Julien
Old 17th April 2014 | Show parent
  #16
Gear Maniac
 
🎧 5 years
Quote:
Originally Posted by nms ➡️
After my recent test experiences I can't take anything that comes from modelling predictions as being very useful at all for guiding treatments in a studio. I tested 3 different combinations of material & thickness. The worst predicted configuration measured best and the best predicted measured worst. I have no doubt there are lab conditions which would have yielded otherwise, but in the real world.. with speakers in a studio and treatments placed near walls.. it seems to be a misleading waste of time.
Are you 100% sure the flow resistivity values you entered are correct? I only ask because you did not mention them in the other thread (https://www.gearslutz.com/board/bass-...cy-issues.html)

I did not spend much time with calculators, because I have a limited choice of materials, and I decided not to use composite sandwiches. I just checked which material was the best for each depth (30, 50 and 60 cm), either fully filled or including air gap. I thought it would give me a quick idea at least, because I never made any acoustic panel before. Measured results with 20 cm of 10000 Pa*s/m^2 absorbent were quite coherent with the prediction of the calculator (I did not check exact values for each frequency, divided by coverage surface, nor did I take corner effect in account, etc). Anyway the depths I plan to use are the maximum possible for my room, I cannot do better (and I will not risk to build advanced bass traps like perforated panels or VPR at this point).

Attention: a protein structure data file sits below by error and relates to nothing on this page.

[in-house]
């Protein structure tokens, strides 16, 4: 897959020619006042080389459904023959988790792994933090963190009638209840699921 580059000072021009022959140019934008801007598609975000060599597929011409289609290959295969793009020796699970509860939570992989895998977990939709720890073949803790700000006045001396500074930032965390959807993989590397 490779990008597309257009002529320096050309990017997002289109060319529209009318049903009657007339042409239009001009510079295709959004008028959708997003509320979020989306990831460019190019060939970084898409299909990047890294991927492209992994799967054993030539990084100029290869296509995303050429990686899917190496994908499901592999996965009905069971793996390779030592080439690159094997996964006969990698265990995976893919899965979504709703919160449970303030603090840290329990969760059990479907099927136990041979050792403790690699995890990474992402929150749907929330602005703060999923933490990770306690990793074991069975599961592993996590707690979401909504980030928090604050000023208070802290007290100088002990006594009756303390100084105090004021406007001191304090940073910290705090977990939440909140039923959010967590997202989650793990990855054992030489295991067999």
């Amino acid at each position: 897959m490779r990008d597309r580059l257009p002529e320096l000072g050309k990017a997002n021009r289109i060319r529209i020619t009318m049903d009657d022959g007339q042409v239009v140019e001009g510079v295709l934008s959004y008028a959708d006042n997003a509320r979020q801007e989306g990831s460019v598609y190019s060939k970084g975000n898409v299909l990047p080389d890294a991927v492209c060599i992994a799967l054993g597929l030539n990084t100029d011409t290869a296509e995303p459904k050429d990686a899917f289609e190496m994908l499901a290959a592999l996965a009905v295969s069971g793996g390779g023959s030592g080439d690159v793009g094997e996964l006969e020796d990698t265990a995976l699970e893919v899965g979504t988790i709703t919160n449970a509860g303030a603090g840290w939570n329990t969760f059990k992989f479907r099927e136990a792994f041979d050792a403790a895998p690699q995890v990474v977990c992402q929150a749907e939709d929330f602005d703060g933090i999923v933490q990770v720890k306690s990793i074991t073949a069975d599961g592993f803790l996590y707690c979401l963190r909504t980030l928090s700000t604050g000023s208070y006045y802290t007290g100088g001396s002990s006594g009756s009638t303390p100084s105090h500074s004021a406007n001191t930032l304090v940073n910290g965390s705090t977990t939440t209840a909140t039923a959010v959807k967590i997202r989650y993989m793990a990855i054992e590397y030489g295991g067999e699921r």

Julien